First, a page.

While Carter’s has made an effort to reduce the usage of toxic chemicals in its supply chain, Green America is urging the retailer to do more to protect workers.
In 2019, the not-for-profit group dedicated to promoting eco-aware ethical consumerism released the results of an investigation into the textile industry supply chains of several major retailers and brands. In this report, Carter’s was named one of the “laggards” for not implementing sufficiently progressive environmental and labor policies.
Since then, Carter’s has responded by releasing a Restricted Substances List (RSL), which the green industry group described as a “good first step” toward providing a higher level of transparency concerning its energy usage, waste reduction efforts and actions taken to protect human rights in the supply chain.
Green America has requested Carter’s take it one step further by releasing a Manufacturing Restricted Substances List (MRSL), which it said would help protect workers and their communities from harmful chemicals.
“A public RSL is a good first step, but without an MRSL, it is a partial solution at best,” Charlotte Tate, manager of labor justice campaigns at Green America, said. “Carter’s must now also prioritize the health of workers in its supply chain and limit their exposure to harmful chemicals through a MRSL.
“We are glad to see Carter’s take steps to protect its customers, but we urge them to take it further and not leave workers out of the solution,” she added.
In its report, Green America found that textile industry companies are prone to making large commitments without backing them up with concrete metrics or timelines. While it said transparency in the supply chain was improving, praising companies like Gap, Target, VF Corp. and Nike for releasing MRSLs of their own, the organization said transparency was “mostly still lacking.”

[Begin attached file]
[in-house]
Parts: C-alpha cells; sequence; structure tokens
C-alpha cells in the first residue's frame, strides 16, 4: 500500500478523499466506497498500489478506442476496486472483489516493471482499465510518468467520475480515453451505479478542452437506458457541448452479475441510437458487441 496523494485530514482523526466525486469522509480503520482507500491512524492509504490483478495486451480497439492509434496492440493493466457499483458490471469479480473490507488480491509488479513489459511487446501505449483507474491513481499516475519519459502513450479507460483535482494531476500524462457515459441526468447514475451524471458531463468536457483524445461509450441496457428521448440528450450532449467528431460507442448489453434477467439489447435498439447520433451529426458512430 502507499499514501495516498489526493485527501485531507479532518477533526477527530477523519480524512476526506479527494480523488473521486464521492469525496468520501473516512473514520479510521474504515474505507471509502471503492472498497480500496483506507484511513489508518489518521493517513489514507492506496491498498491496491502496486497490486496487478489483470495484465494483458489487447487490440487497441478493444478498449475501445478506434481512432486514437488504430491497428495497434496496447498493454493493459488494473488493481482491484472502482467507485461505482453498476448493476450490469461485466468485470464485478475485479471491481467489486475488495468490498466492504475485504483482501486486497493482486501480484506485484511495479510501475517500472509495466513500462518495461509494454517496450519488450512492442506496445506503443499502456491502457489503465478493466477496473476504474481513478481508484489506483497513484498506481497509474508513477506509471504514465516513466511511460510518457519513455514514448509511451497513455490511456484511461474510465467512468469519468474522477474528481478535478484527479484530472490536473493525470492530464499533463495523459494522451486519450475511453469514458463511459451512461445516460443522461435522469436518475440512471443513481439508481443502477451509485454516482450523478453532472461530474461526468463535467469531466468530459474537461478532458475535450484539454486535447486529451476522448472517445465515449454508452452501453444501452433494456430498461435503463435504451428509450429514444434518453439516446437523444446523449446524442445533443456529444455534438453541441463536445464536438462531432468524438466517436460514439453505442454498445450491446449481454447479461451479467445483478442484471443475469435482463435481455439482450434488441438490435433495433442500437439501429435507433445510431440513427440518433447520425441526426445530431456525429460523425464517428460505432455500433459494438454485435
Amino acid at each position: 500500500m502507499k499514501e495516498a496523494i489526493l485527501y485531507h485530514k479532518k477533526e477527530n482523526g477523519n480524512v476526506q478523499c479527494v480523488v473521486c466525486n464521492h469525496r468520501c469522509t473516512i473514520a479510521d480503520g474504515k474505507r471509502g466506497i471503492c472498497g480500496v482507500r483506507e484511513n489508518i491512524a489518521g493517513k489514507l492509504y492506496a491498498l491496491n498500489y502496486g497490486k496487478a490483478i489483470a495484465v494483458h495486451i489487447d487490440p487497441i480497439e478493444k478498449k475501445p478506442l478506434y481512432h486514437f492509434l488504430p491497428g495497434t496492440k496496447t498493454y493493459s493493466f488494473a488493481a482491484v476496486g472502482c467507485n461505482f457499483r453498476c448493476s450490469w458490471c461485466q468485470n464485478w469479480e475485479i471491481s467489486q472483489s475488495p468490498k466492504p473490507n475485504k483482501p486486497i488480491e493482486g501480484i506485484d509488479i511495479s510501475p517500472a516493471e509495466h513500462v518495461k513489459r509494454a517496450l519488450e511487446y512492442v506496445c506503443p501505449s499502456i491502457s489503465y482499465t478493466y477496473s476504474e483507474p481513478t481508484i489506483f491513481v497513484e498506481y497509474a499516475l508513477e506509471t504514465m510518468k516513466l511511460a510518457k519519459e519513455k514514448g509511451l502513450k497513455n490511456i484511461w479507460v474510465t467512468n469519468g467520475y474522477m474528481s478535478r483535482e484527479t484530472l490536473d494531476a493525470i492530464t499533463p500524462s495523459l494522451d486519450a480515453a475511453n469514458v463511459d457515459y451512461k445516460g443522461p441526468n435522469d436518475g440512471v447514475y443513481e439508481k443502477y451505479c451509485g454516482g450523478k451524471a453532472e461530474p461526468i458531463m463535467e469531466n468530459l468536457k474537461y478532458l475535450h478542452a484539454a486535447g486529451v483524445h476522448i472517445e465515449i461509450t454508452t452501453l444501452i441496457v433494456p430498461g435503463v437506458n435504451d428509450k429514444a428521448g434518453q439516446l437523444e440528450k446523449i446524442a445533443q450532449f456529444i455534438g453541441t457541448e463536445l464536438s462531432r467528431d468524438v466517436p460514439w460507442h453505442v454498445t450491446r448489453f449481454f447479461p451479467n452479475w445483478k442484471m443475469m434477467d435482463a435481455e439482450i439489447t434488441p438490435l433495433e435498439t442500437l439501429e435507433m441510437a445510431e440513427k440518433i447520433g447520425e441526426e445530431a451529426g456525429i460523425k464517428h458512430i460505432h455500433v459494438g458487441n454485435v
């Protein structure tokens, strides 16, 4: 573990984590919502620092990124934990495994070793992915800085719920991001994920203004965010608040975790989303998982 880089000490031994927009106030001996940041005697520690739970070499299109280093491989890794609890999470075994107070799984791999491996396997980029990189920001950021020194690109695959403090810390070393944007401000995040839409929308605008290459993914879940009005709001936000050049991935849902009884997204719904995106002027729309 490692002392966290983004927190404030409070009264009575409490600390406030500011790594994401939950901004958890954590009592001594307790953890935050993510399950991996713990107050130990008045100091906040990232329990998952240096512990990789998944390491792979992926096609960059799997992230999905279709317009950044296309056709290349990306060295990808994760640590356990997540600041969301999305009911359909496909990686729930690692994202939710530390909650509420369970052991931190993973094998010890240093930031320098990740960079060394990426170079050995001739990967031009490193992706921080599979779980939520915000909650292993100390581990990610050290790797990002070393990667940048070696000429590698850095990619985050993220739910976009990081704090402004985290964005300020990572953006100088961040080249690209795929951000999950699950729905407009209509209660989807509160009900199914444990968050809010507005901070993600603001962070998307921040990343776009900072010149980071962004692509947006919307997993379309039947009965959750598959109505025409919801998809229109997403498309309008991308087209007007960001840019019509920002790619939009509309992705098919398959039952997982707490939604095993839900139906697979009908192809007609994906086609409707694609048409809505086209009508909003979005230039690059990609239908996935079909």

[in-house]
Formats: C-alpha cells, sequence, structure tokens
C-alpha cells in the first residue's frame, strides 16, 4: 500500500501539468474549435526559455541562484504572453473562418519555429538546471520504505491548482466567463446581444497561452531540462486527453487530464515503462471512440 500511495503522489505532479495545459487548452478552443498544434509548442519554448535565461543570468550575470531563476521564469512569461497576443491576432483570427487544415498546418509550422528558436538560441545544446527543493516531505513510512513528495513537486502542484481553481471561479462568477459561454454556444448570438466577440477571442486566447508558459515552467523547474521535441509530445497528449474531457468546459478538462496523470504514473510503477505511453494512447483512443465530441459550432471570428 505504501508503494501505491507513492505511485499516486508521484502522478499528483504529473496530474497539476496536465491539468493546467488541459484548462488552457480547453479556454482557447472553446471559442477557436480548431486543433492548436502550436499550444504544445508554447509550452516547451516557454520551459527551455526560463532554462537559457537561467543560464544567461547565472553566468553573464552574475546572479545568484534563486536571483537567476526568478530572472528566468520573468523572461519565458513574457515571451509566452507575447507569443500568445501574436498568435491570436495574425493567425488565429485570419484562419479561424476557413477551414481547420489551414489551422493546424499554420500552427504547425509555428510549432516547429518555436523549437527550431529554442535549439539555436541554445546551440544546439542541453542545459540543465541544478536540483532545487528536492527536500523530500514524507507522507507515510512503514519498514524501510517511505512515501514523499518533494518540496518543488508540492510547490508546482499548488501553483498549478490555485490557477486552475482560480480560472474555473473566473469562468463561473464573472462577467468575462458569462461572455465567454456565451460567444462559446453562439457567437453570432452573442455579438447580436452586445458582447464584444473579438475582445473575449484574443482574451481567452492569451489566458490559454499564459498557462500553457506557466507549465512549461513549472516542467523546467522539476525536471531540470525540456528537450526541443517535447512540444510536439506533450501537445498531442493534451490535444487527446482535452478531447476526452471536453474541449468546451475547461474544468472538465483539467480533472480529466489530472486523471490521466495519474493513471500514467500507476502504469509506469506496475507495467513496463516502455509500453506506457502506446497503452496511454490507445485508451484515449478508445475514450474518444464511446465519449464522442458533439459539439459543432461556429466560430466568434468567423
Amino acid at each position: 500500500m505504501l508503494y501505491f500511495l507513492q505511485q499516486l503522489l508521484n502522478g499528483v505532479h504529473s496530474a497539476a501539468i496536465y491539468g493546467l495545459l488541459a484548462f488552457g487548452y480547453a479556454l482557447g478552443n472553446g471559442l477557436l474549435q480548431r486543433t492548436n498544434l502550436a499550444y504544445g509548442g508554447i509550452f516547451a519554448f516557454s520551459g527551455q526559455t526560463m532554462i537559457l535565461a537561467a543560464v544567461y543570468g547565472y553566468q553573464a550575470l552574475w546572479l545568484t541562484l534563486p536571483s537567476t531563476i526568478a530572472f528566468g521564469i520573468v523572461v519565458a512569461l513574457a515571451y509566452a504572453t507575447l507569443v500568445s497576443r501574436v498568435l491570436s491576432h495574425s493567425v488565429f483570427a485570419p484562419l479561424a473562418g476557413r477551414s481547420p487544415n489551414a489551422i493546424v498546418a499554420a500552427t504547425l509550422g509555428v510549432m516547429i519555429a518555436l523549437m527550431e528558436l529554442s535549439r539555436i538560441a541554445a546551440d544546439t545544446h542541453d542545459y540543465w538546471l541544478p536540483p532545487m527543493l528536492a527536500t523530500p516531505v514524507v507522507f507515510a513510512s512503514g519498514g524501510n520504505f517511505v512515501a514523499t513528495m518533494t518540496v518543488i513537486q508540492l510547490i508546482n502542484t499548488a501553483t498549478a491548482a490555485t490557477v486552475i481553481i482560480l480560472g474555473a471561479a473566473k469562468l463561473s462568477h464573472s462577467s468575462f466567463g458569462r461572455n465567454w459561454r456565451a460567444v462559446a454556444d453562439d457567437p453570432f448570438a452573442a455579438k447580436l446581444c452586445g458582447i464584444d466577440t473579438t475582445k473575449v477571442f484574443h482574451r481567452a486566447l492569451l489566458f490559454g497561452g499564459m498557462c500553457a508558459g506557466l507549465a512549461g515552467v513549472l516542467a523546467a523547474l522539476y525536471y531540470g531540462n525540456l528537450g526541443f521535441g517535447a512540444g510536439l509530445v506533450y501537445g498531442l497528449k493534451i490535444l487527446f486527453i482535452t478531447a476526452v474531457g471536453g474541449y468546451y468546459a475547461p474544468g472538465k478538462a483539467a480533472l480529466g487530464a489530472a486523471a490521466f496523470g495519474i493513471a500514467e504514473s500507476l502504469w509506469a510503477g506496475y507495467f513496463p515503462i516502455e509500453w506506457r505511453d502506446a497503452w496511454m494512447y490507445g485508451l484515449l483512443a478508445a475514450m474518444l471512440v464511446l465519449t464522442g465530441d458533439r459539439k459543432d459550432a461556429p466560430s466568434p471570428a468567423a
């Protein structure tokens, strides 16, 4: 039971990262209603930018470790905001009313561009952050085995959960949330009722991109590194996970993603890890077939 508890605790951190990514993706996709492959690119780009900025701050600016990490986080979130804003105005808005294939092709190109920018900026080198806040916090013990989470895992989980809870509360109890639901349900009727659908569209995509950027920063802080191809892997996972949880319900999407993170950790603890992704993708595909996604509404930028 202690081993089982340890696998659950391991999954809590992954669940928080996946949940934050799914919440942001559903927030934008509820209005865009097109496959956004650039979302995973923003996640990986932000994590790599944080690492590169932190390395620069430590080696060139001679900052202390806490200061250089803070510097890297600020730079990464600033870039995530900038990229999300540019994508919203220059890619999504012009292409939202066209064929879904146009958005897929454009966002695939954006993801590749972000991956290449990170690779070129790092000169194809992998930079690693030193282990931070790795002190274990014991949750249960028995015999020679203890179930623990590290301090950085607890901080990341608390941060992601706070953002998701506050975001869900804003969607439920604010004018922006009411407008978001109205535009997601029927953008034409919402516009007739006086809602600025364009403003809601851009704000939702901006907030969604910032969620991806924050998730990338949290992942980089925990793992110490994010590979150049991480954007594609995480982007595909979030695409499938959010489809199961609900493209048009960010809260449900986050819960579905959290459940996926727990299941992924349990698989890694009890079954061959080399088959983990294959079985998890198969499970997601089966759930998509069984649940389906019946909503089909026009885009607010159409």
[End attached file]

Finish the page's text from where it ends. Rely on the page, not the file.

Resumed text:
“Major industry players are often not transparent about what chemicals are used, and we do not have sufficient understanding of the impacts of the thousands of chemicals used on human and environmental health,” Todd Larsen, executive co-director of consumer and corporate engagement at Green America, said.
For its part, Carter’s has made commitments to support suppliers in their efforts to obtain Oeko-Tex certifications that would limit chemical usage in their raw materials, placing an emphasis on organic cotton instead.
States like Washington, Oregon and Vermont stipulte disclosure requirements for children’s products sold within their borders, Larsen noted.
“In recent years, Carter’s has disclosed using harmful chemicals like formaldehyde, arsenic and arsenic compounds, and cadmium, and that’s why it is good to see Carter’s taking steps to start protecting the children who wear the company’s clothes,” he added.
Organic cotton limits chemical runoff in growing and manufacturing, preventing many of the 8,000 chemicals used in textile manufacturing from entering into community water sources, Green America said. An estimated 20 percent of industrial water pollution is caused by the textile industry, according to the group, which amounts to an estimated 43 million tons of chemical runoff annually.